Edward Murphy was anxious to move his successful Pontiac Buggy Company into the modern era; after all, it was 1906. Alanson Brush had proven himself a veritable genius in the field of automotive engineering with work at Cadillac to such a degree he established an engineering consultant business in Detroit.
In their initial meeting Murphy’s enthusiasm and business acumen led Brush to allow him a peek at his designs for a small two-cylinder automobile that Cadillac had rejected. Murphy saw the answer to his dreams, immediately purchased the plans and in 1907 organized the Oakland Motor Car Company.
Lackluster sales after introduction in 1908 led to a dramatic change and for 1909, the Oakland exclusively featured four cylinder engines. However, in a whirlwind of change the success or failure of the new design was swept aside.
In April of 1909 through a complicated series of stock swaps, options transfers and cash Oakland was drawn into the fold known as General Motors that had recently been established by another buggy man; William Durant. Five months later, at the age of forty-four, Edward Murphy died suddenly.
As a division of General Motors, the Oakland soared and even became an industry leader in innovation and technological innovation. This as well as an ever-increasing record for durable performance sent sales ever higher.
By 1910, the Oakland had taken first place honors at twenty-five of the most grueling reliability and hill climbing events. In addition, also claimed by Oakland were speed records.
“The Car with a Conscience,” as it was promoted in 1913, featured a brutish 334 c.i.d. 6 cylinder engine on a 130-inch wheelbase. Standard equipment included electric lights and starter. For eye appeal at the prow was a dramatically “vee” radiator.
Even though the cars were not cheap, they sold well. The base model “45” with four-cylinder engine started at $1,400 and the six at $2,600.
By 1915, Oakland was one of the crown jewels for the General Motors empire. In addition to an improved six and four cylinder model an all new V-8 powered Model 50 was introduced.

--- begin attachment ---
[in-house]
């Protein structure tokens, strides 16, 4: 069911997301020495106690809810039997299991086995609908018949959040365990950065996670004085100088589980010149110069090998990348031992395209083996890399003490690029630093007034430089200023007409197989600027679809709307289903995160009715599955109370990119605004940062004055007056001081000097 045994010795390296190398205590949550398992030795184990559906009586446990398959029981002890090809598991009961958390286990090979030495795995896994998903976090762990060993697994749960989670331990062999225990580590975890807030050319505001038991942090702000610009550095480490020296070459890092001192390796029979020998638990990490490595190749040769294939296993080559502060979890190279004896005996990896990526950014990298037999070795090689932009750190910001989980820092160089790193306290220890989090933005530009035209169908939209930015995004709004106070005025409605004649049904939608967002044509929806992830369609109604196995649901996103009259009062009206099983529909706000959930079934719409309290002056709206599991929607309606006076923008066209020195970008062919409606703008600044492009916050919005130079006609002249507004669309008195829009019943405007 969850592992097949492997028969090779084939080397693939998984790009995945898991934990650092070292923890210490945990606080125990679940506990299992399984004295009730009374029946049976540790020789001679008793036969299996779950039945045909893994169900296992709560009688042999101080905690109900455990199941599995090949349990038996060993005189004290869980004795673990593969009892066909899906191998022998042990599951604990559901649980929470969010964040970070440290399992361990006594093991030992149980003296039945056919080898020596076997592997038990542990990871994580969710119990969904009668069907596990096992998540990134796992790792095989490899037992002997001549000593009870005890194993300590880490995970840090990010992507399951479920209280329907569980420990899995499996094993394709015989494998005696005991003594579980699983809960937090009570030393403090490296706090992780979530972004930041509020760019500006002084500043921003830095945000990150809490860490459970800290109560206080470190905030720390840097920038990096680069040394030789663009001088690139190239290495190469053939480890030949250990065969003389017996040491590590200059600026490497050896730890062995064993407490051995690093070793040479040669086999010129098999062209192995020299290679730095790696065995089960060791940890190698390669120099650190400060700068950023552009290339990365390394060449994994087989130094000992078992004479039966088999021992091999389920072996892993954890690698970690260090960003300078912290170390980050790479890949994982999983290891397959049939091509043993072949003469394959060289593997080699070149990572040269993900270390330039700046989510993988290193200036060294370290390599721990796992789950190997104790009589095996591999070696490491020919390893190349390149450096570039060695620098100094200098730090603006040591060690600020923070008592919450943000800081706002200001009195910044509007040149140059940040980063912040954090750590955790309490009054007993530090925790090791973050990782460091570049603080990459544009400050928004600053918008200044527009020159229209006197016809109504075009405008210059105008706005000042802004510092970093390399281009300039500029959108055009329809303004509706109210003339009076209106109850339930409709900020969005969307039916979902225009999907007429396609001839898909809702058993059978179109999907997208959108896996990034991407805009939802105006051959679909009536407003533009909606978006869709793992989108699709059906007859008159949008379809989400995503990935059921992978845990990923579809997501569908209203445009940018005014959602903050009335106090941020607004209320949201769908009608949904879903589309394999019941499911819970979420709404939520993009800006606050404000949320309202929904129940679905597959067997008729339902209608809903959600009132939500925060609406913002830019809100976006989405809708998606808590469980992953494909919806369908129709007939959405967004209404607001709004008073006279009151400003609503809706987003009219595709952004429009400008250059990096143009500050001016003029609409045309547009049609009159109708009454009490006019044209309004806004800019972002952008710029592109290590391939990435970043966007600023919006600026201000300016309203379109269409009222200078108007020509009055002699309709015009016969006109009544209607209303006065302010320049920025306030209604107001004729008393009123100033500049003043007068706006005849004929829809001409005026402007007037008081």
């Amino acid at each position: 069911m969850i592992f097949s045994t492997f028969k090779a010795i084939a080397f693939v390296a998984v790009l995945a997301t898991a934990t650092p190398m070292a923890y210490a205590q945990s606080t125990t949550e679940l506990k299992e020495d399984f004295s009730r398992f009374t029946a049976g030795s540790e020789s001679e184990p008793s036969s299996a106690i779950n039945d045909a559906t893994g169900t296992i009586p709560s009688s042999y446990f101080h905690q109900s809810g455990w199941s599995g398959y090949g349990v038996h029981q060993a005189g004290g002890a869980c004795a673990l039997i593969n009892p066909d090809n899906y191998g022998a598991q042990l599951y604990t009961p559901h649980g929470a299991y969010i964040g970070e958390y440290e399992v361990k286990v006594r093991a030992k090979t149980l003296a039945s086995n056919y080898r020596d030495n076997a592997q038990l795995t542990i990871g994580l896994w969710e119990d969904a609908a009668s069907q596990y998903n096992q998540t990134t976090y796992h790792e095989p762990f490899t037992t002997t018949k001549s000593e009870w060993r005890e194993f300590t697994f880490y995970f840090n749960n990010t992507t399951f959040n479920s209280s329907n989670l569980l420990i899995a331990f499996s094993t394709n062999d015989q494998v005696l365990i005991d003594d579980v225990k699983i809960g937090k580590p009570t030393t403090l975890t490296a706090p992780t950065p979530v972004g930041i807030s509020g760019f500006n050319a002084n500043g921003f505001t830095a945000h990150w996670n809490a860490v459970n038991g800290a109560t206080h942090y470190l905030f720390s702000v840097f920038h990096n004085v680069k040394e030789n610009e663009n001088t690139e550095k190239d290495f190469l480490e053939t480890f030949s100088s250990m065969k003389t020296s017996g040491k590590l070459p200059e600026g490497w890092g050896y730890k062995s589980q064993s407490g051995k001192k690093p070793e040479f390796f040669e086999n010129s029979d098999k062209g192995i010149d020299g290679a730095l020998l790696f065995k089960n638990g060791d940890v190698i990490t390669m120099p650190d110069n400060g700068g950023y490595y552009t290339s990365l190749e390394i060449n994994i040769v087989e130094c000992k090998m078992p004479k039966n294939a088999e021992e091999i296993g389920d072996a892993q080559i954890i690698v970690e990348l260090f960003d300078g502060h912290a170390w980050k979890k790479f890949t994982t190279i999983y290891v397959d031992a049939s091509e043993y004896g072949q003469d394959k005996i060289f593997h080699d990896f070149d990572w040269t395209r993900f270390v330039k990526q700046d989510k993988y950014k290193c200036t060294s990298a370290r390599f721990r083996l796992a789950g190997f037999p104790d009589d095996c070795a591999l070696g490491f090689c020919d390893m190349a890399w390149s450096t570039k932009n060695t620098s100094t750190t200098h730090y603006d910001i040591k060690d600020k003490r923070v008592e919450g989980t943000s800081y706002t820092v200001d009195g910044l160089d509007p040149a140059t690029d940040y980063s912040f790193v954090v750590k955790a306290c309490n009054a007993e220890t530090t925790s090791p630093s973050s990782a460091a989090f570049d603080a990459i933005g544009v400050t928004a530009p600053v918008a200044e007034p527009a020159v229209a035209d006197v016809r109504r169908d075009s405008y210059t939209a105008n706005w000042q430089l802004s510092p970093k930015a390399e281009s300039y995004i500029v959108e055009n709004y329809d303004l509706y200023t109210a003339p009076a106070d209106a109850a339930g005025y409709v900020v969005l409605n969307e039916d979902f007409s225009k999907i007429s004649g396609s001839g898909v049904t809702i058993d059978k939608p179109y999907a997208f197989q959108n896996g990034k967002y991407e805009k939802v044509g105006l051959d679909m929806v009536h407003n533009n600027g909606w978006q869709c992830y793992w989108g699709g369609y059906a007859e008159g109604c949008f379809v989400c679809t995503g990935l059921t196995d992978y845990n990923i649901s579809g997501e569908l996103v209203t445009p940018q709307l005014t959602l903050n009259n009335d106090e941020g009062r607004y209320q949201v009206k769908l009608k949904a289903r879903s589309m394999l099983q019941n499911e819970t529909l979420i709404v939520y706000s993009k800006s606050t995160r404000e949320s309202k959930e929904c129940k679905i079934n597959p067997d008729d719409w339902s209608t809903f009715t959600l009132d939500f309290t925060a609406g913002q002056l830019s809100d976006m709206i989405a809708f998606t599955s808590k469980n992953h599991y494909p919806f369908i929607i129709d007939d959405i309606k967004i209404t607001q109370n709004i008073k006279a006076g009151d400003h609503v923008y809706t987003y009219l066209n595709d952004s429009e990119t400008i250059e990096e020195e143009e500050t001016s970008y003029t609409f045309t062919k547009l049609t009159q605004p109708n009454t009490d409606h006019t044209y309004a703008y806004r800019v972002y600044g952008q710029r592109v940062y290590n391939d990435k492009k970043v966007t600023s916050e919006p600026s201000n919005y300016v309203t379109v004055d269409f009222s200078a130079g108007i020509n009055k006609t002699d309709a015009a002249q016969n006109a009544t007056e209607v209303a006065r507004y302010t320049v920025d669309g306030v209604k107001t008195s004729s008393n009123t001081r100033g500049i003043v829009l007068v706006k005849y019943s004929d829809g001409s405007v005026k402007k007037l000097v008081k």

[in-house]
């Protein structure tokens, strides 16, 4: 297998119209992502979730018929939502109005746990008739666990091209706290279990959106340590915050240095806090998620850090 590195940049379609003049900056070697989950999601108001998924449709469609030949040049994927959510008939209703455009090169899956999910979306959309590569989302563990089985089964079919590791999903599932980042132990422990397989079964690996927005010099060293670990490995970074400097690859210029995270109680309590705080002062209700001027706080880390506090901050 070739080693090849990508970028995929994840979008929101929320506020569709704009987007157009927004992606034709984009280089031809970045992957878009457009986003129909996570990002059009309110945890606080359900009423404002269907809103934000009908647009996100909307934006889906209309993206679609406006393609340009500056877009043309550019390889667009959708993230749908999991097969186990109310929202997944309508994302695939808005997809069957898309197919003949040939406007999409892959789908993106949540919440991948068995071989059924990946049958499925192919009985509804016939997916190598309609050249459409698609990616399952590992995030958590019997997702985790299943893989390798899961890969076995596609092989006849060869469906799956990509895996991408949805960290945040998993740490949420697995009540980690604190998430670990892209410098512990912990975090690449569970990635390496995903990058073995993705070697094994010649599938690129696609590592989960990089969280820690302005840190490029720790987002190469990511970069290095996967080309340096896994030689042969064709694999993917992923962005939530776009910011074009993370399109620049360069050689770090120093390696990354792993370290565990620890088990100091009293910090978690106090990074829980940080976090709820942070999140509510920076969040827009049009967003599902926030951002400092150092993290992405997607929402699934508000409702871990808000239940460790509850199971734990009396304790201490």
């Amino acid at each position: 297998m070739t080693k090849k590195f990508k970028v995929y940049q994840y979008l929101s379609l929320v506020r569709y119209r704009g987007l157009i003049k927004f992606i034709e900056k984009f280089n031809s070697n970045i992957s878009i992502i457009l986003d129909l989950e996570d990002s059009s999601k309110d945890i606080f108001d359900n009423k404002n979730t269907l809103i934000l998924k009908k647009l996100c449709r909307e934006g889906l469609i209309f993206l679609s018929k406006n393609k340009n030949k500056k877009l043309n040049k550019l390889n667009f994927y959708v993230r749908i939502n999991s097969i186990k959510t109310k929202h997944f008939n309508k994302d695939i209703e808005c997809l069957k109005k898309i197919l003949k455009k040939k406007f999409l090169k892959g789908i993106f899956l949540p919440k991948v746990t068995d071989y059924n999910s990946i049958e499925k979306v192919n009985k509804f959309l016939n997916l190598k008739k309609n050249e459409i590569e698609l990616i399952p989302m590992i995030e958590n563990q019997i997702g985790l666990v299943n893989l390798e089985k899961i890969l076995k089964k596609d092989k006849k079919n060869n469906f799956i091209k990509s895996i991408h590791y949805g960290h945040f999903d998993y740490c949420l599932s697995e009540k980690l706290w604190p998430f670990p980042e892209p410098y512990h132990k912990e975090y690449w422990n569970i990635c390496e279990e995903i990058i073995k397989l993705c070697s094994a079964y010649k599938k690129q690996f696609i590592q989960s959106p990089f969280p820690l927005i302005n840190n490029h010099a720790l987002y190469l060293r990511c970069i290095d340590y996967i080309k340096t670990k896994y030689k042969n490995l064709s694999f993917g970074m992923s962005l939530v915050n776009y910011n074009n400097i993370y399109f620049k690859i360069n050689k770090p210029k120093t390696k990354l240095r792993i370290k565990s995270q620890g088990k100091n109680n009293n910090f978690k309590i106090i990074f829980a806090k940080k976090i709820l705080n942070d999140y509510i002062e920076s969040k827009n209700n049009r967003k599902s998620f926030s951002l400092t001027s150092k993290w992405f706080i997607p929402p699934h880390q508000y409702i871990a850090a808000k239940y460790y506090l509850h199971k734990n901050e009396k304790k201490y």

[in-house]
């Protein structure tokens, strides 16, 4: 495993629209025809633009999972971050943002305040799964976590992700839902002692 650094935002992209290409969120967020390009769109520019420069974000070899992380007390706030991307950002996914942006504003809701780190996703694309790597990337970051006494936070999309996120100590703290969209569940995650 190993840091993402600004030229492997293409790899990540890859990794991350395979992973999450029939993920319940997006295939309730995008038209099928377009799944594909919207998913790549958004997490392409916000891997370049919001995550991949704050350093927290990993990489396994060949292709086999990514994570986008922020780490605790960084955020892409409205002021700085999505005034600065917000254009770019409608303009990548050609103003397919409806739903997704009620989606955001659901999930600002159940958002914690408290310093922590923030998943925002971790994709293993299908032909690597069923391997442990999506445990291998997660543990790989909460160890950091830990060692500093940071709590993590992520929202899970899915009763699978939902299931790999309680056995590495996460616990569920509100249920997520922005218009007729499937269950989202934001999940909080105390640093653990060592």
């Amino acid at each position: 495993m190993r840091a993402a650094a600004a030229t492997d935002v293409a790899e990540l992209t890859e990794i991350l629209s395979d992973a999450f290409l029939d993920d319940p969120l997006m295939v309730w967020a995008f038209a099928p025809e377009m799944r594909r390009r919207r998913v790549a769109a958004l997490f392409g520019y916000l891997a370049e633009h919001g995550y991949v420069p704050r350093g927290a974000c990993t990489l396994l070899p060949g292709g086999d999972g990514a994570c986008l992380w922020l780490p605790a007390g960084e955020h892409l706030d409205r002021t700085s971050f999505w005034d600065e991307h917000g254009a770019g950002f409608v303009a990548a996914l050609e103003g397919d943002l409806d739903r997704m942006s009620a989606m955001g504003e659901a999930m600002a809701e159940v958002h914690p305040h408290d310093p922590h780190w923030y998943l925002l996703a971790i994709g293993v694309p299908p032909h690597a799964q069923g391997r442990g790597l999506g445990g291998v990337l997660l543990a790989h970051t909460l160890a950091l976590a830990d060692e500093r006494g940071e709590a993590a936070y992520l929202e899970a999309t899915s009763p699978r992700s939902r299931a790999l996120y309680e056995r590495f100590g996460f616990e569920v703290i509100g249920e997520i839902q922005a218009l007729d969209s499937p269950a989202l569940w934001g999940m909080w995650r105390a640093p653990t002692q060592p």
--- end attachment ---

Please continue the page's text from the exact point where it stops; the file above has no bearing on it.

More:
The shortage of materials during the war, quality control issues (some vehicles had to repaired simply to get them off the factory property), and corporate intrigue with Durant’s return to the helm were to be seeds for the demise of Oakland. Another issue of grave concern was in regards to haphazard production that resulted in ten vehicles being completed one day and only ten the day after.
In the opening years of the 1920’s General Motors was in dire straights. Durant again been removed from control of the company but not before plunging it into a near critical state of financial duress.
Alfred Sloan Jr. took command and began immediate cost cutting evaluation. Among the proposals on the table was elimination or consolidation of several divisions; among those to be cut were Oakland and Chevrolet.
At the last minute, both companies were given a reprieve. For Oakland this translated to an entirely revamped vehicle that included an entirely redesigned engine, four wheel brakes, automatic spark advance and the all new Duco paint system in royal blue. The new Oakland was billed as, “True Blue Oakland.”
As GM began to recover an all out assault on every level and every manufacturer was launched. Oakland was initially set between Chevrolet and Buick but by 1930 with the launching of LaSalle as a low priced companion to Cadillac, Marquette as a companion to Buick, Viking as a companion to Olds and Pontiac for Oakland it was becoming lost in crowd.
In addition, there was the simple matter of the Pontiac being a near perfect blend of performance, styling, and price, which translated into sales. In fact, in the introductory year of 1926 Pontiac sales established a new record for maiden year vehicles.
Oakland lumbered on and for 1927; a revamped series introduced with appropriate patriotic flare was the All American Six. Nevertheless, no amount of advertisement whether promoting patriotism or Oakland’s proud lineage changed the fact it was really a Pontiac in bright trim. This, however, did not justify a price difference of more than one hundred percent.
The Oakland All American was short lived as it became painfully apparent that the entire division was a drain and duplication of precious resources. Nevertheless, there was to be a swan song for the Oakland that would allow the company to pass from the stage in grand style.
The 1931 Oakland Eight was more than just an automobile with subtly stately styling. Mechanically there was a synchromesh transmission, found only in luxury cars until this time, a technologically advanced V8 engine, steering, and some of the best brakes in the GM stable.
With the hard times of the Great Depression, ravaging the industry GM returned to the frugal, hard, cost cutting decisions as they had in the early 1920’s. For Oakland, the stay of execution given during that earlier time was rescinded and the company quietly fell by the wayside with its resources, including the V8 engine, being rolled into the Pontiac Motor Company.
As General Motors once again faces stormy waters and the future of the legendary namesake of the mighty warrior Pontiac hangs in the balance historic perspective is needed. With that thought in mind the Oakland story could serve as the ghost of Christmas past.
If you enjoy Jim Hinckley\'s America, take a second to support jimhinckleysamerica on Patreon!
Become a patron at Patreon!